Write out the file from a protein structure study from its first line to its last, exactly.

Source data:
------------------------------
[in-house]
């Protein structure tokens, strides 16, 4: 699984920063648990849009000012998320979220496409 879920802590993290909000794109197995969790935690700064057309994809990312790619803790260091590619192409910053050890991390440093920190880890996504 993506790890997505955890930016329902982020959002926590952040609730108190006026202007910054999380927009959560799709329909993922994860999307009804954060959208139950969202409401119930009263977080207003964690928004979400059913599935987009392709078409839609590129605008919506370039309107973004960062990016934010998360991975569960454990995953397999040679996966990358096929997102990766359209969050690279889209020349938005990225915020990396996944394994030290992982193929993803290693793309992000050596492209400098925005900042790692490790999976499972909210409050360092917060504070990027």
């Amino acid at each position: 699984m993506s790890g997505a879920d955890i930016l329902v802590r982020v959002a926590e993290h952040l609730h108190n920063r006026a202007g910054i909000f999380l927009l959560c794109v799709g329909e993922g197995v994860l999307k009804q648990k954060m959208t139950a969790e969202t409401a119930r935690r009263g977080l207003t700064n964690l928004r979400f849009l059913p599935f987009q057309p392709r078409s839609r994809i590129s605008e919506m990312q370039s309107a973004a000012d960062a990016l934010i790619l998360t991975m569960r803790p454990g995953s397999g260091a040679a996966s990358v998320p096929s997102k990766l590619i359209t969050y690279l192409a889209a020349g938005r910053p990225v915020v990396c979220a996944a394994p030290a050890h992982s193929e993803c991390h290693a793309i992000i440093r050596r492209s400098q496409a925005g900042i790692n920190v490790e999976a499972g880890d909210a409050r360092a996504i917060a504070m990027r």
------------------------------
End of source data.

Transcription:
[in-house]
């Protein structure tokens, strides 16, 4: 699984920063648990849009000012998320979220496409 879920802590993290909000794109197995969790935690700064057309994809990312790619803790260091590619192409910053050890991390440093920190880890996504 993506790890997505955890930016329902982020959002926590952040609730108190006026202007910054999380927009959560799709329909993922994860999307009804954060959208139950969202409401119930009263977080207003964690928004979400059913599935987009392709078409839609590129605008919506370039309107973004960062990016934010998360991975569960454990995953397999040679996966990358096929997102990766359209969050690279889209020349938005990225915020990396996944394994030290992982193929993803290693793309992000050596492209400098925005900042790692490790999976499972909210409050360092917060504070990027």
């Amino acid at each position: 699984m993506s790890g997505a879920d955890i930016l329902v802590r982020v959002a926590e993290h952040l609730h108190n920063r006026a202007g910054i909000f999380l927009l959560c794109v799709g329909e993922g197995v994860l999307k009804q648990k954060m959208t139950a969790e969202t409401a119930r935690r009263g977080l207003t700064n964690l928004r979400f849009l059913p599935f987009q057309p392709r078409s839609r994809i590129s605008e919506m990312q370039s309107a973004a000012d960062a990016l934010i790619l998360t991975m569960r803790p454990g995953s397999g260091a040679a996966s990358v998320p096929s997102k990766l590619i359209t969050y690279l192409a889209a020349g938005r910053p990225v915020v990396c979220a996944a394994p030290a050890h992982s193929e993803c991390h290693a793309i992000i440093r050596r492209s400098q496409a925005g900042i790692n920190v490790e999976a499972g880890d909210a409050r360092a996504i917060a504070m990027r």